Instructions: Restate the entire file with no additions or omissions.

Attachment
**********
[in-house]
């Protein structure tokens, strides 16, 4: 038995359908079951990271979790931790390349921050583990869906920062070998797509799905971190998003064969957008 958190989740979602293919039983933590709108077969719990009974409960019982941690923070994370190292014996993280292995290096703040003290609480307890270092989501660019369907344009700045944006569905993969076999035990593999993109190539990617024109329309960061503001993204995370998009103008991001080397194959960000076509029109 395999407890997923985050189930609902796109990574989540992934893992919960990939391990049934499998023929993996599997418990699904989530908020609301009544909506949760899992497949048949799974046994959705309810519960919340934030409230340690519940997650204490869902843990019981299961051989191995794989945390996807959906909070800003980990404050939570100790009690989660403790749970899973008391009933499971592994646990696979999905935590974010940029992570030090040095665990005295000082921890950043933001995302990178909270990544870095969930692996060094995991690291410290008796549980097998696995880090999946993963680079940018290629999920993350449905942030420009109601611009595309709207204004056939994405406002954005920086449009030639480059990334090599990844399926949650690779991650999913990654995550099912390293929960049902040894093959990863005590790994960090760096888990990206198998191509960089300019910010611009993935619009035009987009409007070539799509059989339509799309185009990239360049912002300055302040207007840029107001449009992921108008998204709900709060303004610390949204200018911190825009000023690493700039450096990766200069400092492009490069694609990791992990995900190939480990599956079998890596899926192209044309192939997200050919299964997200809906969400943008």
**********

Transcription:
[in-house]
């Protein structure tokens, strides 16, 4: 038995359908079951990271979790931790390349921050583990869906920062070998797509799905971190998003064969957008 958190989740979602293919039983933590709108077969719990009974409960019982941690923070994370190292014996993280292995290096703040003290609480307890270092989501660019369907344009700045944006569905993969076999035990593999993109190539990617024109329309960061503001993204995370998009103008991001080397194959960000076509029109 395999407890997923985050189930609902796109990574989540992934893992919960990939391990049934499998023929993996599997418990699904989530908020609301009544909506949760899992497949048949799974046994959705309810519960919340934030409230340690519940997650204490869902843990019981299961051989191995794989945390996807959906909070800003980990404050939570100790009690989660403790749970899973008391009933499971592994646990696979999905935590974010940029992570030090040095665990005295000082921890950043933001995302990178909270990544870095969930692996060094995991690291410290008796549980097998696995880090999946993963680079940018290629999920993350449905942030420009109601611009595309709207204004056939994405406002954005920086449009030639480059990334090599990844399926949650690779991650999913990654995550099912390293929960049902040894093959990863005590790994960090760096888990990206198998191509960089300019910010611009993935619009035009987009409007070539799509059989339509799309185009990239360049912002300055302040207007840029107001449009992921108008998204709900709060303004610390949204200018911190825009000023690493700039450096990766200069400092492009490069694609990791992990995900190939480990599956079998890596899926192209044309192939997200050919299964997200809906969400943008």